In the 1990s, after not having traveled much in the 1980s, I took three or four short trips to England, one for an NEH summer seminar that allowed me to stay in London for the better part of a summer with Andrew and Nikhil joining me for a month, and one long trip to India, where Andrew, Nikhil (then 8 years old) and I stayed with family for nearly six months while I was doing research for my doctoral dissertation. These visits allowed me to renew my connections with the beloved people and places of my own childhood and of my family, which, in an important sense, helped me maintain my equilibrium back in the United States. By the mid-1990s I had lived in the U.S. for 25 years. Was it still not home for me, and if not, was I living too much in the past?

                             Early-morning view of Kanchenjunga from Darjeeling

So many expressions of love are outpourings of longing. Langian, the old English word for ‘long’, means to grow long, prolong, and also to ‘dwell in thought’. It is also related to the German langen, ‘reach, extend.’ Immigrants in particular, unless they choose to burn their bridges completely, to cut themselves off surgically from their past lives, are particularly susceptible to this complex and persistent emotion. But if you think about it, many if not most of the most moving poems and songs of love are in fact songs of longing or loss. Kālidās’s Meghadūta, or Cloud-Messenger, comes to mind, a lyric poem written in the 4th-5th century CE in which a yaksha (nature-spirit) in exile for a year asks a passing cloud to convey a message to his wife. In song, think of The Water is Wide, Loch Lomond or Danny Boy. In fact, songs that celebrate love fulfilled are few and far between. The Beatles’ And I Love Her is a beautiful expression of love realized in the present. John Prine’s The Glory of True Love springs to mind, too, mostly because it is so uncharacteristic of the rest of his love songs.

Hampstead Heath, North London

My mother never stopped longing for her family and home, even though she lived away from them for nearly 65 years. In her late seventies, just as, unbeknownst to us, Alzheimer’s Disease was beginning to attack her mind, Mum joined a group called The Power of Now, after the book by Eckhart Tolle. In it she struggled with the idea of living in the Now and ceasing to dwell in and on the past. She argued with the group and with herself, asking how she could and why she should let go of what was, in her view, the very best of herself. Sadly, the fog of Alzheimer’s descended soon afterwards, progressively robbing her of her precious memories. However, even when she could hardly talk, evidence of her continued love for her family in England would still surface from time to time, and her remaining sister and brother in turn continued to express their love for her, calling to talk to her on the phone every week, even when she could no longer reply.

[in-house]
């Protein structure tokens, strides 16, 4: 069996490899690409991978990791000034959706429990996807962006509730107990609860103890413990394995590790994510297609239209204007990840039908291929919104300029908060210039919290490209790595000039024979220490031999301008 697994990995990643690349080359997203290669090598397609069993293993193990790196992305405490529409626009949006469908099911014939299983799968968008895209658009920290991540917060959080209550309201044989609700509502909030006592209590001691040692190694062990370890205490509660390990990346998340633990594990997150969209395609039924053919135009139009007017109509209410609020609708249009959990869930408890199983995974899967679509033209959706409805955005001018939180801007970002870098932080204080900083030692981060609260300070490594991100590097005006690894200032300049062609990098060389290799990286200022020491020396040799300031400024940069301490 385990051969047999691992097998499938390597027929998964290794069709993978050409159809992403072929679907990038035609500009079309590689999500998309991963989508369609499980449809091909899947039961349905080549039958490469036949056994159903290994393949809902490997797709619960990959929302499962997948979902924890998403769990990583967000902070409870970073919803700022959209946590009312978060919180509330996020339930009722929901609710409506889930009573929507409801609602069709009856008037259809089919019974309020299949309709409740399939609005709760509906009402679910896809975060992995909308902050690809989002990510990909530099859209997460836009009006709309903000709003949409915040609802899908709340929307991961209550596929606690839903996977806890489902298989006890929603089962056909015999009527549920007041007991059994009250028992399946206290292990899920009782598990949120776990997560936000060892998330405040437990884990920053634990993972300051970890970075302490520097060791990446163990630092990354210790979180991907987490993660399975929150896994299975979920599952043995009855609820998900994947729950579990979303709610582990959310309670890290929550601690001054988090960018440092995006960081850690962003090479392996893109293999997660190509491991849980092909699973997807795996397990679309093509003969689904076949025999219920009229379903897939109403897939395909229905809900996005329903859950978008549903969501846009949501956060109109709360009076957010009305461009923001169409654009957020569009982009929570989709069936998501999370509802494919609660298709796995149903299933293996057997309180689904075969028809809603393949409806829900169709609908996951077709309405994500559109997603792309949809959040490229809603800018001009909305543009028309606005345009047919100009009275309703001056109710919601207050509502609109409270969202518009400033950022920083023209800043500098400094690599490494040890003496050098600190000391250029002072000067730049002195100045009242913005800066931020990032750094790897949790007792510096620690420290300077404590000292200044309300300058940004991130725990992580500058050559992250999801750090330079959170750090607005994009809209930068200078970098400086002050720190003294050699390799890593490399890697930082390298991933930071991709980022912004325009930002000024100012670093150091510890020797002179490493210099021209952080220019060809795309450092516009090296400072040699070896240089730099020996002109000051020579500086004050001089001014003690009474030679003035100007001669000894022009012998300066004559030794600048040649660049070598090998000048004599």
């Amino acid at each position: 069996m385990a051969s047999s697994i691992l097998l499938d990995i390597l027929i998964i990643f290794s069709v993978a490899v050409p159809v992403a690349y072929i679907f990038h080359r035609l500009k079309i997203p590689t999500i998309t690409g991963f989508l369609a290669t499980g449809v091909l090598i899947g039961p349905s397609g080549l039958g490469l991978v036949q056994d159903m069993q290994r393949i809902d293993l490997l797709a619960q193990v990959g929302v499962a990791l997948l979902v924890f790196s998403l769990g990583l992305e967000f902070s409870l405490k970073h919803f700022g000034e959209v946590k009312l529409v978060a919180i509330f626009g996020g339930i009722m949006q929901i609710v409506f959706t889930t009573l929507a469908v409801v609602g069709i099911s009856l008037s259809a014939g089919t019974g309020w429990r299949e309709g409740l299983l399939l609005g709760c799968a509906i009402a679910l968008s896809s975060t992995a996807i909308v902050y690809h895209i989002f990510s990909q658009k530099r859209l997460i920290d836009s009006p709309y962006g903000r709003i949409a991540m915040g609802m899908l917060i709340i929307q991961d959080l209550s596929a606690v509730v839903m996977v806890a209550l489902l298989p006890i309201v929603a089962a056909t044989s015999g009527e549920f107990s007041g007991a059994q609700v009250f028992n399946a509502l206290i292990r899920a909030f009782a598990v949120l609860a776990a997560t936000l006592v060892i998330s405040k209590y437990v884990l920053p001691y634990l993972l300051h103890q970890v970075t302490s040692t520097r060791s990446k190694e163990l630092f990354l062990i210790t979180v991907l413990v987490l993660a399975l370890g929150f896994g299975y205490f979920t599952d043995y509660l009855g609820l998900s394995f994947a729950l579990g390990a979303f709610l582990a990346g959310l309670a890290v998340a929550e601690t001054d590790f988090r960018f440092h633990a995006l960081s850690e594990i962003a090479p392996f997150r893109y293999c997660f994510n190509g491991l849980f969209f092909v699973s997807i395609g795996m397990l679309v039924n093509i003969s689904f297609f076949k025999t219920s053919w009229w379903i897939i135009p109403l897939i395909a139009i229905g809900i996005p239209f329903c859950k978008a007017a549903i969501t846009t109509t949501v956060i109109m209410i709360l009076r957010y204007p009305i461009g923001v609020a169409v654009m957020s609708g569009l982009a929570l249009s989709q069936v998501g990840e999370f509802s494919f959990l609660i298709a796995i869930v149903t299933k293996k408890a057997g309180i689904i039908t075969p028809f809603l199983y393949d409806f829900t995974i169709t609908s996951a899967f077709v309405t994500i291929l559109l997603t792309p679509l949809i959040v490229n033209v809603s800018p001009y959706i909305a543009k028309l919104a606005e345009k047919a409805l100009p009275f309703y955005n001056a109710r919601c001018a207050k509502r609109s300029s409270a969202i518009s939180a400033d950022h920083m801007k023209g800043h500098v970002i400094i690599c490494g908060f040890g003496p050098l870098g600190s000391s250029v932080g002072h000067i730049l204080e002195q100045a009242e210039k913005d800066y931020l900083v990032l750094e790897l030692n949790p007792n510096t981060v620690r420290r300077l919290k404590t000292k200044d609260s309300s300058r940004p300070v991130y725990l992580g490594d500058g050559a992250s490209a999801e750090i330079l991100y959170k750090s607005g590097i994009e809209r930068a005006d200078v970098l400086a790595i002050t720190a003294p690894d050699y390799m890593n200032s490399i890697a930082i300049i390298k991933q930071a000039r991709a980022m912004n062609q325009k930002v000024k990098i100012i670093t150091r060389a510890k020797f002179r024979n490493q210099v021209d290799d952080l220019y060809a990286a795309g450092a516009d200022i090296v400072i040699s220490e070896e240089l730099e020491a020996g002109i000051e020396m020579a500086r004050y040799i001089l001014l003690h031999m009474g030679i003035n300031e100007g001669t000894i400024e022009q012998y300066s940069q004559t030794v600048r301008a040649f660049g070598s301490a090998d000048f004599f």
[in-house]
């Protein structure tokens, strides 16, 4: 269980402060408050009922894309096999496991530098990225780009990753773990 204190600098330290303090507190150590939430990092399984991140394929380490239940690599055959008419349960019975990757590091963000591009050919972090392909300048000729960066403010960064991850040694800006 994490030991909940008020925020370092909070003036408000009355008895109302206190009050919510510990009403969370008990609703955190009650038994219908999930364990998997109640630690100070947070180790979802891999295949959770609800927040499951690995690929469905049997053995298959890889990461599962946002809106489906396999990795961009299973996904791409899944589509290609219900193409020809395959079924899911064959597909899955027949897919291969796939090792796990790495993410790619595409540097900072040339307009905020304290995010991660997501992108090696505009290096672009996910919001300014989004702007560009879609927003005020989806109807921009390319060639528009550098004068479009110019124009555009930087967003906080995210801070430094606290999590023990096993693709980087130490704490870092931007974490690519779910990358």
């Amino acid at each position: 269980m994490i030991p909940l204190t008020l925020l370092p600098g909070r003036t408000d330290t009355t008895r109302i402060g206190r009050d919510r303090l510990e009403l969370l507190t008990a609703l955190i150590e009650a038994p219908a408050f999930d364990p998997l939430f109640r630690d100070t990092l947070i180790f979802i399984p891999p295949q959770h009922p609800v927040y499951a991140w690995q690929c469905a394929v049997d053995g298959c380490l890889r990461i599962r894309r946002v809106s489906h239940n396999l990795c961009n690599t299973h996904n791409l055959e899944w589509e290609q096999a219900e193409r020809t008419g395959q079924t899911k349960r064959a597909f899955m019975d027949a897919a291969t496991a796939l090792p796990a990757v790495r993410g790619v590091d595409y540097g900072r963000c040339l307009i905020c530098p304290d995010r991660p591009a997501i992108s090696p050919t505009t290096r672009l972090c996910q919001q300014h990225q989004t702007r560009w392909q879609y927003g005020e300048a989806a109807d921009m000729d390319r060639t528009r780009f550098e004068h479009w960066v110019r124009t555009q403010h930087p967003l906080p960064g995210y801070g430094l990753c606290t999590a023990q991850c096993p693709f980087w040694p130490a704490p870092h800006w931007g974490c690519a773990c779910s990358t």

I have just started participating  remotely, via Zoom, in a daily mindfulness meditation session with John Kabat-Zinn, founder of Mindfulness-Based Stress Reduction (MBSR). As he says, we only are alive in this one moment, now”, and mindfulness practice trains us to make our default refuge our awareness in and of the now. Like most people’s, my mind has the habit of dwelling everywhere but here, and I am reaching gratefully for this gift of being fully present in the moment as one of the unexpected silver linings of this terrible pandemic. (This does not mean, though, that we censor or condemn our mind when it we find it reaching across time and space; just that we observe it, and bring it back here, to this breath.)

I want to close this reflection with a quote from the late, great Toni Morrison’s perfect novel, Beloved, which I have just finished teaching. In the penultimate chapter, Paul D, who came back into the protagonist Sethe’s life after an absence of two decades, left again, and now re-returns to find her in mourning for the lost ghost of her dead daughter. He attempts to comfort her, but Sethe is disconsolate, saying, “She was my best thing.” Gently, tenderly, and without any judgement, Paul D responds.

     “Sethe,” he says. “Me and you, we got more yesterday than anybody. We need some kind of tomorrow.”

     He leans over and takes her hand. With the other he touches her face. “You your best thing, Sethe. You are.” His holding fingers are holding hers.

     “Me? Me?”

As immigrants, as human beings, we owe it to those we love who are here with us now, to give ourselves to them in the present. More importantly, we owe it to ourselves to live fully in the here and now. We are, each of us, our own best thing.

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453. Bangladesh

In blogs and blogging, Books, history, Immigration, India, postcolonial, Stories, United States on April 2, 2020 at 11:48 pm

This is the second entry in a month-long series, Fifty years in the United States: An immigrant’s perspective, as part of the annual Blogging from A to Z Challenge.


We had been in the United States for little more than a year when the news from the subcontinent started to get dire. Sheikh Mujibur Rahman of the Awami League had won the regional elections in East Pakistan (as it was called in 1947 after the British Partition of India), previously Eastern Bengal (after the British Partition of Bengal in 1905), previously still part of an undivided Bengal, but the Pakistani military ruler General Yahya Khan had refused to recognize the results of the election. Instead, he launched Operation Searchlight, a brutal military campaign of mass killings and rape designed to crush the resistance and resolve of the people of East Pakistan, a campaign that many, including the Indian Prime Minister Indira Gandhi, declared to be a genocide. The Awami League’s popular movement for recognition and then for autonomy had turned into a full-fledged war of independence as West Pakistan refused to acquiesce to any of its demands, and on March 26th, 1971, it declared its independence from Pakistan and a nine-month war of liberation ensued.